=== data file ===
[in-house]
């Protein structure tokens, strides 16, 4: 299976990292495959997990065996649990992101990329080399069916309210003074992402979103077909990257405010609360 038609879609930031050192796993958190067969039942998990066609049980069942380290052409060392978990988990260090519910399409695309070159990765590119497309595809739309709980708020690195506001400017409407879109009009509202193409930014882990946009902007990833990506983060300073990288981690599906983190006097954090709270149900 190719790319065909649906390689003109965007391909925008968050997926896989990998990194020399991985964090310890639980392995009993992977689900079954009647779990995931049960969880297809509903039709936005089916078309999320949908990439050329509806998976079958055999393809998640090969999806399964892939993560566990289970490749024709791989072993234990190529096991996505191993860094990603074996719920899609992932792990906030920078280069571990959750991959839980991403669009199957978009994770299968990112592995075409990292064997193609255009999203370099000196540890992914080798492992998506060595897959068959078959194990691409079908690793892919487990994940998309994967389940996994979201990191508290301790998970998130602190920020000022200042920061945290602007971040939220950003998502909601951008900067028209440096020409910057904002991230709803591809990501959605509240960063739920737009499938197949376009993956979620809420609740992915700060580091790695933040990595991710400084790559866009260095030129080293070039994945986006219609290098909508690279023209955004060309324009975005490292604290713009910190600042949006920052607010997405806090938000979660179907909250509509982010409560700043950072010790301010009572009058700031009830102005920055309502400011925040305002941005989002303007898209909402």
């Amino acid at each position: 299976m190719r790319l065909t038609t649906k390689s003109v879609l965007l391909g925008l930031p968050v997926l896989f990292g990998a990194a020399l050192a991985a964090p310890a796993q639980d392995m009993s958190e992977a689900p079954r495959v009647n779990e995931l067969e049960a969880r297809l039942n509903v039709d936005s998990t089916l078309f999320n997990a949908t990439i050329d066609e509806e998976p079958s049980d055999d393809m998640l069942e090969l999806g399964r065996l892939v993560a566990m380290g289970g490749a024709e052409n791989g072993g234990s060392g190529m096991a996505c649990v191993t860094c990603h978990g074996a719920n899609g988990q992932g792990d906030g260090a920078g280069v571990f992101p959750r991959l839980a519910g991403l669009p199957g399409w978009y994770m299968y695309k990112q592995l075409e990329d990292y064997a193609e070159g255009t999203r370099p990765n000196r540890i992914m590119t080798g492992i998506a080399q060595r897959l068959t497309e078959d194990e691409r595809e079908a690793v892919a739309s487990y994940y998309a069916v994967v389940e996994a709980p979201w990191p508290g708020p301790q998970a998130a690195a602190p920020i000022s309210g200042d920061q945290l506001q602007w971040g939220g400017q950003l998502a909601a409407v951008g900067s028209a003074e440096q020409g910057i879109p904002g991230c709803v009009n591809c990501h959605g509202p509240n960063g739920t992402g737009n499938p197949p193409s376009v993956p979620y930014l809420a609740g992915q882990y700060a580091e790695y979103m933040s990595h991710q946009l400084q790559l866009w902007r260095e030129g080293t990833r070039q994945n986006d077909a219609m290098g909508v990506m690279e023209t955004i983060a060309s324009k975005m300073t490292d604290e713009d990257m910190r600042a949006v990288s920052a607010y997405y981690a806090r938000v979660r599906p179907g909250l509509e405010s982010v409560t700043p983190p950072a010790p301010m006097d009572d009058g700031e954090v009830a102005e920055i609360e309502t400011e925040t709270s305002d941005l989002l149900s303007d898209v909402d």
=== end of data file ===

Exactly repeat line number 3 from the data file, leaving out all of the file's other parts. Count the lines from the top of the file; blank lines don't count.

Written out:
């Amino acid at each position: 299976m190719r790319l065909t038609t649906k390689s003109v879609l965007l391909g925008l930031p968050v997926l896989f990292g990998a990194a020399l050192a991985a964090p310890a796993q639980d392995m009993s958190e992977a689900p079954r495959v009647n779990e995931l067969e049960a969880r297809l039942n509903v039709d936005s998990t089916l078309f999320n997990a949908t990439i050329d066609e509806e998976p079958s049980d055999d393809m998640l069942e090969l999806g399964r065996l892939v993560a566990m380290g289970g490749a024709e052409n791989g072993g234990s060392g190529m096991a996505c649990v191993t860094c990603h978990g074996a719920n899609g988990q992932g792990d906030g260090a920078g280069v571990f992101p959750r991959l839980a519910g991403l669009p199957g399409w978009y994770m299968y695309k990112q592995l075409e990329d990292y064997a193609e070159g255009t999203r370099p990765n000196r540890i992914m590119t080798g492992i998506a080399q060595r897959l068959t497309e078959d194990e691409r595809e079908a690793v892919a739309s487990y994940y998309a069916v994967v389940e996994a709980p979201w990191p508290g708020p301790q998970a998130a690195a602190p920020i000022s309210g200042d920061q945290l506001q602007w971040g939220g400017q950003l998502a909601a409407v951008g900067s028209a003074e440096q020409g910057i879109p904002g991230c709803v009009n591809c990501h959605g509202p509240n960063g739920t992402g737009n499938p197949p193409s376009v993956p979620y930014l809420a609740g992915q882990y700060a580091e790695y979103m933040s990595h991710q946009l400084q790559l866009w902007r260095e030129g080293t990833r070039q994945n986006d077909a219609m290098g909508v990506m690279e023209t955004i983060a060309s324009k975005m300073t490292d604290e713009d990257m910190r600042a949006v990288s920052a607010y997405y981690a806090r938000v979660r599906p179907g909250l509509e405010s982010v409560t700043p983190p950072a010790p301010m006097d009572d009058g700031e954090v009830a102005e920055i609360e309502t400011e925040t709270s305002d941005l989002l149900s303007d898209v909402d």